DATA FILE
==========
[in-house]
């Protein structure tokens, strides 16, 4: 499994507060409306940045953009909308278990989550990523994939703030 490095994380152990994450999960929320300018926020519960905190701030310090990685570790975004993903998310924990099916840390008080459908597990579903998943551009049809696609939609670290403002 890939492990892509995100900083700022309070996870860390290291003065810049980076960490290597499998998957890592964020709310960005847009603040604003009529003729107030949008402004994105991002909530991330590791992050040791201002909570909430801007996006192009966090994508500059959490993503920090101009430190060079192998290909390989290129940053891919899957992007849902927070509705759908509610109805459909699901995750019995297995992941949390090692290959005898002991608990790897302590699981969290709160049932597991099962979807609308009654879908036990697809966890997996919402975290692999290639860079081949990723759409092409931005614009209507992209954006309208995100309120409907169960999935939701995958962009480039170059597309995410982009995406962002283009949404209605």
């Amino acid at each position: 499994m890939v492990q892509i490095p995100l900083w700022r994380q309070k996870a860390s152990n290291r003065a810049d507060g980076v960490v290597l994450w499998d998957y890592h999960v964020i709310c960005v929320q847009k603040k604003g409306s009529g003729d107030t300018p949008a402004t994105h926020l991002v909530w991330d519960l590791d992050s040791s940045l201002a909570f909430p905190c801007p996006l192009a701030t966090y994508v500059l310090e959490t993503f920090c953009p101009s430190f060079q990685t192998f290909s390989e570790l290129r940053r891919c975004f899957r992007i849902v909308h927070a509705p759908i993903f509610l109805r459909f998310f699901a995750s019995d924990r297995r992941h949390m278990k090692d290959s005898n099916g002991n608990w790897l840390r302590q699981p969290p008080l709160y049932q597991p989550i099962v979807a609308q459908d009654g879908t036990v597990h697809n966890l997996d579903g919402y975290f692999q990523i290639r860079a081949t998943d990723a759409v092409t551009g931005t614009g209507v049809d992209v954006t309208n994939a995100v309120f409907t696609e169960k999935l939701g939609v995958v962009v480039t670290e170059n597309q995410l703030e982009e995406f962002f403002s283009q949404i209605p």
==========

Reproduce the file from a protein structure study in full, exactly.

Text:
[in-house]
């Protein structure tokens, strides 16, 4: 499994507060409306940045953009909308278990989550990523994939703030 490095994380152990994450999960929320300018926020519960905190701030310090990685570790975004993903998310924990099916840390008080459908597990579903998943551009049809696609939609670290403002 890939492990892509995100900083700022309070996870860390290291003065810049980076960490290597499998998957890592964020709310960005847009603040604003009529003729107030949008402004994105991002909530991330590791992050040791201002909570909430801007996006192009966090994508500059959490993503920090101009430190060079192998290909390989290129940053891919899957992007849902927070509705759908509610109805459909699901995750019995297995992941949390090692290959005898002991608990790897302590699981969290709160049932597991099962979807609308009654879908036990697809966890997996919402975290692999290639860079081949990723759409092409931005614009209507992209954006309208995100309120409907169960999935939701995958962009480039170059597309995410982009995406962002283009949404209605």
């Amino acid at each position: 499994m890939v492990q892509i490095p995100l900083w700022r994380q309070k996870a860390s152990n290291r003065a810049d507060g980076v960490v290597l994450w499998d998957y890592h999960v964020i709310c960005v929320q847009k603040k604003g409306s009529g003729d107030t300018p949008a402004t994105h926020l991002v909530w991330d519960l590791d992050s040791s940045l201002a909570f909430p905190c801007p996006l192009a701030t966090y994508v500059l310090e959490t993503f920090c953009p101009s430190f060079q990685t192998f290909s390989e570790l290129r940053r891919c975004f899957r992007i849902v909308h927070a509705p759908i993903f509610l109805r459909f998310f699901a995750s019995d924990r297995r992941h949390m278990k090692d290959s005898n099916g002991n608990w790897l840390r302590q699981p969290p008080l709160y049932q597991p989550i099962v979807a609308q459908d009654g879908t036990v597990h697809n966890l997996d579903g919402y975290f692999q990523i290639r860079a081949t998943d990723a759409v092409t551009g931005t614009g209507v049809d992209v954006t309208n994939a995100v309120f409907t696609e169960k999935l939701g939609v995958v962009v480039t670290e170059n597309q995410l703030e982009e995406f962002f403002s283009q949404i209605p």